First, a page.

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Stage of change : relation to risk factors for binge eating and other health-risk behaviours among university women

dc.contributor.advisorDavis, Ron
dc.contributor.authorDonato, Andrea Marie
dc.date.accessioned2017-06-08T13:36:44Z
dc.date.available2017-06-08T13:36:44Z
dc.date.created2004
dc.date.issued2004
dc.identifier.urihttp://knowledgecommons.lakeheadu.ca/handle/2453/4063
dc.description.abstractThe transtheoretical model delineates the different stages that individuals go through as they change maladaptive behaviours: precontemplation, contemplation, action, and maintenance (Prochaska, DiClemente, & Norcross, 1992). These stages of change have been researched for many types of health-risk behaviours including smoking, drinking, unprotected sex and, more recently, binge eating. Research to date has not begun to combine the findings fi*om the research on the stages o f change with the well-researched area concerning risk factors for binge eating. Thus, the purposes o f the present study were to (a) investigate whether body dissatisfaction, dieting, negative and positive affect, self-esteem, social support and stress, and body mass are associated with stage o f change for binge eating, (b) explore if these factors are associated with the stage of change for smoking, heavy drinking, and unprotected sex, (c) investigate if the stages differ in regards to the severity of the behaviour, and (d) explore the comorbidity with these health-risk behaviours and vomiting, pill use, and excessive exercise across the stages of change for binge eating. Participants were 266 female university students who completed a questionnaire package including all measures. It was found that body dissatisfaction, dieting, negative affect, self-esteem were related to the stages of change for binge eating. More specifically, those in the action stage appeared to suffer the most. Some o f these risk factors discriminated participants as a function o f their stage of change for smoking, but not for heavy drinking or unprotected sex. Comorbidity with the health-risk behaviours appeared to be similar across the stages of change for binge eating, although there were group differences in comorbidity for vomiting, pill use, and excessive exercise. Again, at least in regards to vomiting, those in the action stage appeared to suffer the most. This research has indicated that there are differences in proven risk factors for binge eating across the stages of change. Although in need of further investigation, it appears that those in the action stage for binge eating suffer the most distress, and have the most disordered attitudes and behaviours. These preliminary findings, if replicated by longitudinal research, would add to our understanding o f the process o f change for binge eating. Furthermore, differences in risk and protective factors across the stages of change have implications for research methodologies and treatment of binge eating. To further extend these findings, future research could investigate these risk factors in relation to binge eating among certain populations or other risk and protective factors, other disordered eating behaviours and attitudes, and other health-risk behaviours.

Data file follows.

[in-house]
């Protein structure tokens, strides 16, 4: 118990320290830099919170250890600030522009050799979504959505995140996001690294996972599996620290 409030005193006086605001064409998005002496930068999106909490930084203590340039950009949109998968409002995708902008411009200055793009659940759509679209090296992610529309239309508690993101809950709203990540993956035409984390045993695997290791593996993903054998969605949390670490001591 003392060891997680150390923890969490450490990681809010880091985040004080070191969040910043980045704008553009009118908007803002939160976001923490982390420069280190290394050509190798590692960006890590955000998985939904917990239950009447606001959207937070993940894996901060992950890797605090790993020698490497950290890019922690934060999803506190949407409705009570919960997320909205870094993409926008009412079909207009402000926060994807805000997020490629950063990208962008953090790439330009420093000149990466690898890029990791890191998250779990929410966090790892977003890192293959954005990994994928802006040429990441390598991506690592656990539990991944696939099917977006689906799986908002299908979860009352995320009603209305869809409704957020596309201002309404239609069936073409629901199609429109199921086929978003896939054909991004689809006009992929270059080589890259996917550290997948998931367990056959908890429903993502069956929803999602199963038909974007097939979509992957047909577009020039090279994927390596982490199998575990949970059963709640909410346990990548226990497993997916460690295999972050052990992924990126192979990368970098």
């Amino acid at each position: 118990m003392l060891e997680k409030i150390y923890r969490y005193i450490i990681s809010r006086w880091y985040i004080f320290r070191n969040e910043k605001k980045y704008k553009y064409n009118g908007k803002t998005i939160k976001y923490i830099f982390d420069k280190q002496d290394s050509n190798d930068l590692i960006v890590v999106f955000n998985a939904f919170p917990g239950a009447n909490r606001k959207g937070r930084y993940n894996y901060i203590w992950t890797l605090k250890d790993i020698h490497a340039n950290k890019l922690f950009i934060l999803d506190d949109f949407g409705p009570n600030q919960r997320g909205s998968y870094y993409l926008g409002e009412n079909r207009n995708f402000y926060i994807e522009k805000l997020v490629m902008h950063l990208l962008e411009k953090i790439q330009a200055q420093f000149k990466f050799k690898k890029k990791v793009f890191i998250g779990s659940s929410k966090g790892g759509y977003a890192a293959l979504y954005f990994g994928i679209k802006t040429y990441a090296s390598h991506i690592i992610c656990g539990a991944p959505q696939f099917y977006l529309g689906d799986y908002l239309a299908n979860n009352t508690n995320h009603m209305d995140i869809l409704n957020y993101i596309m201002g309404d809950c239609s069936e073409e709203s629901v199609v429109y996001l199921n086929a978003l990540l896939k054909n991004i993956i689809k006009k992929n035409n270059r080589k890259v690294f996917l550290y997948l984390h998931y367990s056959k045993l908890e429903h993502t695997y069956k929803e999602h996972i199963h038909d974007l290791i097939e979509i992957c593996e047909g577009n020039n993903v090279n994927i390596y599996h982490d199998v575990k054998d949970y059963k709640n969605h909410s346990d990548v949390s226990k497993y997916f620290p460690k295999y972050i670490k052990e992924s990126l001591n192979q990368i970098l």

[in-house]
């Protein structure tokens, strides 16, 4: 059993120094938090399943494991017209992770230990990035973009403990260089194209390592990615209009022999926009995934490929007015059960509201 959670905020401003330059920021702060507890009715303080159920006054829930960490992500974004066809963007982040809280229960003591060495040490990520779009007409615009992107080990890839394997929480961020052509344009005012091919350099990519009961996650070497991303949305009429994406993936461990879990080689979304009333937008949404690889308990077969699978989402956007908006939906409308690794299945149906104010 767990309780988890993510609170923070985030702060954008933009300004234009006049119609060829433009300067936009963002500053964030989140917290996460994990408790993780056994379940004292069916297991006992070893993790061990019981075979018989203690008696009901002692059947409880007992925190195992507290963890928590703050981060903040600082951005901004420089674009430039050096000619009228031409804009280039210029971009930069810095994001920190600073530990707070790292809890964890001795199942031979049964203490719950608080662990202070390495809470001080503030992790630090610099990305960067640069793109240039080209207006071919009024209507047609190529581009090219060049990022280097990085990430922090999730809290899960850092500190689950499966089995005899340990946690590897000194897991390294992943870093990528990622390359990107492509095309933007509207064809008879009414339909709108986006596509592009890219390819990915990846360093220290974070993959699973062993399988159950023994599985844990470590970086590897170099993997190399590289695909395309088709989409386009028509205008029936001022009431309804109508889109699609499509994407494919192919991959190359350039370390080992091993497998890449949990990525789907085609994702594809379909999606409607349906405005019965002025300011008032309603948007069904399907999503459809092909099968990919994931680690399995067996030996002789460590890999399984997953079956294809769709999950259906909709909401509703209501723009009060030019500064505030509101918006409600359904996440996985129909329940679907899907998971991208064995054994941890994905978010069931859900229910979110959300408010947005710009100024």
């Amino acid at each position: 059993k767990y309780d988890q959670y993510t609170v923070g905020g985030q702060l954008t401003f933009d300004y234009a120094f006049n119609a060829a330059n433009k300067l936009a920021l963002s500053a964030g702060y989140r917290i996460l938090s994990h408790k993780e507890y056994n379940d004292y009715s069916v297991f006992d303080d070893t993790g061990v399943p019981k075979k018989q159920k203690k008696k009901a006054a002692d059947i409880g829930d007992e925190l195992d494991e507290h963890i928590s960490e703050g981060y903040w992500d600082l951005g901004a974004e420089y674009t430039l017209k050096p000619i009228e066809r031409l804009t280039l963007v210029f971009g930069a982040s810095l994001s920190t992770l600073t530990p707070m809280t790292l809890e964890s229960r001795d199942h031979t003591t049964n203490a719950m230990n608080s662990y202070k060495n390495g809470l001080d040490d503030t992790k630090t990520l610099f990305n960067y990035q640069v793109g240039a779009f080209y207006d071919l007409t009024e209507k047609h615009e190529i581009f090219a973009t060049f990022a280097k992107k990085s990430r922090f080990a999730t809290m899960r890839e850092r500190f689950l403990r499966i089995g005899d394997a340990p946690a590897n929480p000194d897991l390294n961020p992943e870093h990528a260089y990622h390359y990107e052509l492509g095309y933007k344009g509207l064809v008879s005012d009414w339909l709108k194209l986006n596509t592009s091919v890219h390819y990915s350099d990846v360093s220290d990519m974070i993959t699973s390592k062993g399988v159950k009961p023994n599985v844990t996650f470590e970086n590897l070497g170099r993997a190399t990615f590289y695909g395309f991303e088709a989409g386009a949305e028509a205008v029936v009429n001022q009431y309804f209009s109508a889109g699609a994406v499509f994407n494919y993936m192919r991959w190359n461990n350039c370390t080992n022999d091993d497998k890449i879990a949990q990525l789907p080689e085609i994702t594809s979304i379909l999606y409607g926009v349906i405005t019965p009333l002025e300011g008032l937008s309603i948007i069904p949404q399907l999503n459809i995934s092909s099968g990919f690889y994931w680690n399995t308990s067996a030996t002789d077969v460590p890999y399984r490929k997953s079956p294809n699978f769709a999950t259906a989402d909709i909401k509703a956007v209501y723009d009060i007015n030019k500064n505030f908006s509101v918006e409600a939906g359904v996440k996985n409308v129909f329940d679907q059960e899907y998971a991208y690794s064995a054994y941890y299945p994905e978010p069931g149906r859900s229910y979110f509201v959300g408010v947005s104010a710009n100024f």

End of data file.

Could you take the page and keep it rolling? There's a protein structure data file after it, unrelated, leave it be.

dc.language.isoen_US
dc.subjectHealth risk assessment
dc.subjectBulimia
dc.subjectEating disorders
dc.subjectBody dissatisfaction
dc.subjectHealth-risk behaviours
dc.titleStage of change : relation to risk factors for binge eating and other health-risk behaviours among university women
dc.typeThesis
etd.degree.nameMaster of Arts
etd.degree.levelMaster
etd.degree.disciplinePsychology
etd.degree.grantorLakehead University


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